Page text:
Gone are the days of lending movies and giving recommendations... hello streaming. Ok, maybe that's not entirely true, but here's my method for helping new and potential fans get into the Horror movie genre. There's no tricks or elaborate processes involved. My plan here is simple, and I'd even bet my last Red Vine that it may even be similar to a process you already do yourself. But, just in case not, (bye-bye Red Vine) or for the fact it may prove inspirational for you, allow me to elaborate.
Let's be honest, helping a friend, family member or stranger get into Horror may seem like an excruciating process. Heck, perhaps it even was for you at one time or another. Likewise, it stings when someone we care about dislikes or even stomps on a flick we hold dear. Especially, when that said someone is a person that we are trying to groom into the genre. But with Horror being such an expansive genre, and there being a plethora of movies to choose from, where do you start? Because, let's face it, especially in a genre that no two fans seem to agree on when it comes to defining, it can become overbearing for the neophyte.
In addition, how do we keep a fledgling from drowning in a seemingly infinite, bloody pit of movies. With over a hundred years of films so much has come out, and many more movies are on the horizon. Originally, getting someone into Horror was an exhaustive process, at least for me. I would lend friends or co-workers movie after movie one or two at a time and try to judge their taste from there. But my stance has changed, now I let them get themselves into the genre at their own pace. I don't recommend movies, I let them pick it on their own, without so much as a nudge in any direction.
Wait, I know this may have your head tilting like Mike and you're probably thinking, 'dude, we clicked on your review for a bit more information than that.' So, allow me to elaborate. My method, well not mine, others have definitely thought of this strategy well before I did, is to recommend a streaming service. I'm not talking about Shudder or Screambox or anything like that. That's an eventual step, but I'm speaking more of the big three or four or what have you. Apps like Netflix, Hulu, Prime, HBO, and Peacock are ideal here. In an age of streaming, most newcomers to the genre are bound to have one or more of these apps. And you know what? If they don't have one of the big streaming apps? Then the hell with them! Just kidding! Fortunately, there are free apps like Tubi, PopcornFlix and Vudu just to name a few. Unfortunately, however, these free apps might have offerings that are a little bit more than the average newcomer may be able to chew. Nevertheless, if they don't have internet and living like they just landed on the Mayflower that unfortunately means we're back to the old days of lending them films from our coveted physical collections. And if you don't own any physical media, then you better beg, borrow or steal. Actually, Horrordork doesn't condone any kind of criminal activity, so please don't steal.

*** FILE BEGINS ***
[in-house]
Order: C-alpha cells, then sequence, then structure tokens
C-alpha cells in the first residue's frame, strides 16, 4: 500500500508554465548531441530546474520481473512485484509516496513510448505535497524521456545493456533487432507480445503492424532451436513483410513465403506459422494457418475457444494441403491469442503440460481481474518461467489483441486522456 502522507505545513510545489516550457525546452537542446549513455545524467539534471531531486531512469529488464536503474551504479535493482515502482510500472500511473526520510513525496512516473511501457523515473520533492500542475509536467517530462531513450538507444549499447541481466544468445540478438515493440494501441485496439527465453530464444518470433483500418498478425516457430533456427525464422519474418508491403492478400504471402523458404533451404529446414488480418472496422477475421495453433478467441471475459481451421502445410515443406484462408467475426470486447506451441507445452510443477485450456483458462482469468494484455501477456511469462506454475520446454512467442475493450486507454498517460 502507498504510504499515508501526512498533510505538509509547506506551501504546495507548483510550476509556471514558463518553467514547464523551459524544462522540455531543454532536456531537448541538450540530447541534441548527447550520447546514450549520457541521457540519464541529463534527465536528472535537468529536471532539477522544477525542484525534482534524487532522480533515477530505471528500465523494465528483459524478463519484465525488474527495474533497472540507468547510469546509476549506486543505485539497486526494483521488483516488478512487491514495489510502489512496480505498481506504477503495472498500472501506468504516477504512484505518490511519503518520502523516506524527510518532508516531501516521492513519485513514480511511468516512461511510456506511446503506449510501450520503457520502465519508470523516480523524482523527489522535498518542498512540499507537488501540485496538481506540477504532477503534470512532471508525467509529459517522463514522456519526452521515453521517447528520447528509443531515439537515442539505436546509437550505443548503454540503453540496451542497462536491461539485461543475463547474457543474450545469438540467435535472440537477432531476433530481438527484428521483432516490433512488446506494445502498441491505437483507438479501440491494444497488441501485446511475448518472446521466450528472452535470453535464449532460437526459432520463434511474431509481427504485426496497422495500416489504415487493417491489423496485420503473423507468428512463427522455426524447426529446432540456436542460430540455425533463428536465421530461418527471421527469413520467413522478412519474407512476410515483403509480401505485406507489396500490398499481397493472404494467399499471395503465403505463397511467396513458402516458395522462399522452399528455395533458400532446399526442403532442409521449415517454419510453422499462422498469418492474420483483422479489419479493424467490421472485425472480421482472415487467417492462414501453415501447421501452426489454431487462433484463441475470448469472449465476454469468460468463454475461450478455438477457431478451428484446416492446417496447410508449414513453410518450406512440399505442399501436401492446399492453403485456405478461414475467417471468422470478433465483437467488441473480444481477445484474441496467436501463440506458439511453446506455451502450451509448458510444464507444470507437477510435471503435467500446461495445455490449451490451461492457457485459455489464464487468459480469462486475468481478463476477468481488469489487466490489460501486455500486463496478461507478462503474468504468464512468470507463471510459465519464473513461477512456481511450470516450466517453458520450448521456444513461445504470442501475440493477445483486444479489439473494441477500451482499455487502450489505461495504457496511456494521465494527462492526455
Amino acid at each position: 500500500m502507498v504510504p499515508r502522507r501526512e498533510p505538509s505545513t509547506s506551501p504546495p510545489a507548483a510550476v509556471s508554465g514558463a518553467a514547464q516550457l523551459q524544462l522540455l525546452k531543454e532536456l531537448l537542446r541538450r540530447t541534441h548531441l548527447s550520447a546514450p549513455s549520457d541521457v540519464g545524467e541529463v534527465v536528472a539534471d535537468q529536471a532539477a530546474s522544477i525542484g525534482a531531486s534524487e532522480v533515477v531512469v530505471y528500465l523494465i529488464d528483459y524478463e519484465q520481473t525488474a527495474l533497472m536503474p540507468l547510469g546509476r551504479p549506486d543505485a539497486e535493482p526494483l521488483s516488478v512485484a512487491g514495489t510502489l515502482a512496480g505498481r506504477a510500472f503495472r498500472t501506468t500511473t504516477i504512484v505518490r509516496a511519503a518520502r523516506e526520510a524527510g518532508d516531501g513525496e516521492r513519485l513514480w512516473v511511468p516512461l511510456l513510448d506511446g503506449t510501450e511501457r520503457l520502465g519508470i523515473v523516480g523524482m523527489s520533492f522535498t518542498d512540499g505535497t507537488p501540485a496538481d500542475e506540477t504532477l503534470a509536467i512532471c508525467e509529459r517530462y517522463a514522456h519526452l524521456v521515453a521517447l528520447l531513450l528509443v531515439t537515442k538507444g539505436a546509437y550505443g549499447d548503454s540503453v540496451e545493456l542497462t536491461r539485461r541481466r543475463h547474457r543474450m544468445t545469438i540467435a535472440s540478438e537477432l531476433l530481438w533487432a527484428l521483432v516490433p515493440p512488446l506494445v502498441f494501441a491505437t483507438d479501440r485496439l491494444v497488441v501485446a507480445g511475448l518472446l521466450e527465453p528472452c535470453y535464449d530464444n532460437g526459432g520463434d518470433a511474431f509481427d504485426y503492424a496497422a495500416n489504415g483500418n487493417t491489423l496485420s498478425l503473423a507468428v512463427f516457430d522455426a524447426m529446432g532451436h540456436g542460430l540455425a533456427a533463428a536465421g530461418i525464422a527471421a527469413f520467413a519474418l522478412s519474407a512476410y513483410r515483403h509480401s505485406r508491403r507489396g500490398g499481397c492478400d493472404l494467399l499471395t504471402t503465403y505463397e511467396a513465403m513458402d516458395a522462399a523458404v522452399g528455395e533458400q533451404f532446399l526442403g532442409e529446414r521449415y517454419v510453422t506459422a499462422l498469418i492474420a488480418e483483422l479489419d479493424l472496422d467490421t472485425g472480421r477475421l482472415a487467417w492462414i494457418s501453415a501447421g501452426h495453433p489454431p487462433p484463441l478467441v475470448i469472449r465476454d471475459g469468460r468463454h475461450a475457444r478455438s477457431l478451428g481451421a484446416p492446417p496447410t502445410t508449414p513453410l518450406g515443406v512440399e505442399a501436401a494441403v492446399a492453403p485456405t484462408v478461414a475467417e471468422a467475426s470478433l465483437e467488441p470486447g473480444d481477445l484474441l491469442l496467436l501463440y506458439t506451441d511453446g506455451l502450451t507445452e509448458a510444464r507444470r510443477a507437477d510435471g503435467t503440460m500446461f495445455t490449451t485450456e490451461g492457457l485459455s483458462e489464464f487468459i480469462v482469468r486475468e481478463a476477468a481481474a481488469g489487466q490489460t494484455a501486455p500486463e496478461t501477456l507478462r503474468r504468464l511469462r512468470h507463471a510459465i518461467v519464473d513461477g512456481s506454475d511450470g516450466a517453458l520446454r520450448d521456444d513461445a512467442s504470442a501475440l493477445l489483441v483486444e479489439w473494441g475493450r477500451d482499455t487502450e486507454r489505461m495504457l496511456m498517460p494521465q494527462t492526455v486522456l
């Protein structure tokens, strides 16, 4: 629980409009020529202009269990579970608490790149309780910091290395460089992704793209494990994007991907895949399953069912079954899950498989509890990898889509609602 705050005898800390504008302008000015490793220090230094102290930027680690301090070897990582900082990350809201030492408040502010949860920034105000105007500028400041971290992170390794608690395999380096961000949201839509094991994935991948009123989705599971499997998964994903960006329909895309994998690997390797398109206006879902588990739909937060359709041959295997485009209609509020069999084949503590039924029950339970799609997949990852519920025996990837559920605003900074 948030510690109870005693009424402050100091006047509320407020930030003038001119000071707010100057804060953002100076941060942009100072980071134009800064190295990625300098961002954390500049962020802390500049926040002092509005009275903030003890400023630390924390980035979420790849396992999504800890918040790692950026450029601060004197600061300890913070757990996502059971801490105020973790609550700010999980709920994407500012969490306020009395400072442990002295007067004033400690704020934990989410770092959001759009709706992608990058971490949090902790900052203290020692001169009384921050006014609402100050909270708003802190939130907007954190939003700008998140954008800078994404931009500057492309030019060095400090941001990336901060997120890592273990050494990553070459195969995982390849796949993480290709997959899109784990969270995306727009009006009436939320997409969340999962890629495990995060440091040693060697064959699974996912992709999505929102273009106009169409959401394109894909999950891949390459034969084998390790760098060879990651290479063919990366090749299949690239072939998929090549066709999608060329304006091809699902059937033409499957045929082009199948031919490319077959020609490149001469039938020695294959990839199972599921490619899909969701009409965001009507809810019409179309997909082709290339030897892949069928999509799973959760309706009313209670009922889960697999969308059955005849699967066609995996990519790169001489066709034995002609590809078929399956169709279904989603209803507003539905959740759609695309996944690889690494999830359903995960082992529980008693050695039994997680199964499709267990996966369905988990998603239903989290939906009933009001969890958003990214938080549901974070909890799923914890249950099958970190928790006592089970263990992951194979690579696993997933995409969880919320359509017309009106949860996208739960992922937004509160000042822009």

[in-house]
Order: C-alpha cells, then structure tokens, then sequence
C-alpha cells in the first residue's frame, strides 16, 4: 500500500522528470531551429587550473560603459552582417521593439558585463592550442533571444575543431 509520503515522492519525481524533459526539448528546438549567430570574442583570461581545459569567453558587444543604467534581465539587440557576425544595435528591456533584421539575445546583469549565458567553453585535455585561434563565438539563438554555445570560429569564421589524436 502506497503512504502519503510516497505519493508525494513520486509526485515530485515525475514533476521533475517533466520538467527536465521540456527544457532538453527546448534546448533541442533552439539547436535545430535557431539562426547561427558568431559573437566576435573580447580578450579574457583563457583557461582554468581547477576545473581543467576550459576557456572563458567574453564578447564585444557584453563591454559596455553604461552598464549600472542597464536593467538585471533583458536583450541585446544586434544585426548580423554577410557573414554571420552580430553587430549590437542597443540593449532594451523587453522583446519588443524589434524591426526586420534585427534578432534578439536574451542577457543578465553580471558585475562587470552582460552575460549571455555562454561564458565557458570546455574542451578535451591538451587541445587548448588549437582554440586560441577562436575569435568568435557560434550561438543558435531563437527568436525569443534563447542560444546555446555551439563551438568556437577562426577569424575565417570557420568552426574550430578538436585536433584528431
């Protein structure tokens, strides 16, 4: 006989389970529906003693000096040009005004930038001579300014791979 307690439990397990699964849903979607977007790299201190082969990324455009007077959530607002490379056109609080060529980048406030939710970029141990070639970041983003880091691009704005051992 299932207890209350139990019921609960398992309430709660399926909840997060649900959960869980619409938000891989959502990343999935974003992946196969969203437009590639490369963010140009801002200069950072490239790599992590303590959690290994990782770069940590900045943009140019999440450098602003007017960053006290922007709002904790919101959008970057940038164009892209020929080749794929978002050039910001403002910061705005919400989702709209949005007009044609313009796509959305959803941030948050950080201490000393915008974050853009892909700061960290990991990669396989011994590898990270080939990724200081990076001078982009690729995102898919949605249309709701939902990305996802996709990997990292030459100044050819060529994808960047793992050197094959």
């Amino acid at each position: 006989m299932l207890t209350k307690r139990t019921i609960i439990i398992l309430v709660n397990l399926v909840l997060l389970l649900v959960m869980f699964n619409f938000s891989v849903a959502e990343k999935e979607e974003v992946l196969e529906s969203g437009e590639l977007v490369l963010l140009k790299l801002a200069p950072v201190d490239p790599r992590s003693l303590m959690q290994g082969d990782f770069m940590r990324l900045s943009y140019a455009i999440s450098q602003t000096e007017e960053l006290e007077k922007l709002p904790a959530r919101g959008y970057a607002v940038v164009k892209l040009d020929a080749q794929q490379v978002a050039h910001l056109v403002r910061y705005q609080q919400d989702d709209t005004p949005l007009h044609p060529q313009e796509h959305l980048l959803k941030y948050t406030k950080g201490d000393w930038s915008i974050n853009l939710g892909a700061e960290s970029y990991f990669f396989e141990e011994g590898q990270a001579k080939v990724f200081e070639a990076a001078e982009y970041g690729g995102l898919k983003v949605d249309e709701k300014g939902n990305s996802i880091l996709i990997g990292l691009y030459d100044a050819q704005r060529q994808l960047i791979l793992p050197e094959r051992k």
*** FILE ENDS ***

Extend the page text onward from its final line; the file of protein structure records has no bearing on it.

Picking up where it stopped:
In accordance, with picking one of the big streamers, have them watch everything that looks interesting to them. Most importantly, follow through with them on a conversation for each movie they watched. I mostly just probe them with questions and let them do most of the talking. I really try not to impress any opinions on them at such a delicate step. It drives some newbies crazy when I won't let them in on what I thought about a film, but I really believe that the first dozen or so movies they watch is a crucial foundation that helps them formulate their own unique opinion on the genre. Also, try to keep them from steering away from a particular subgenre just because they didn't like a film. Unless of course it's a major aspect of that subgenre, like shaky-cam and found footage for example. By-the-way fuck the Blair Witch Project! I still feel like I wasted eight dollars and it's been damn near twenty years. But we'll save that rant for a different day.
Once, they've watched everything that seemed interesting to them in one app, send them to another, at least one more time before recommending Shudder or something of that sort. But that's just my opinion and theory, I'd love to hear your ways of getting your friends and acquaintances into Horror. Nevertheless, whether you're using some variation of this method or your own, I hope you're successful, because the more the merrier. And we, or at least I, like to think of all of us fans as Sawyers... err, I mean family.
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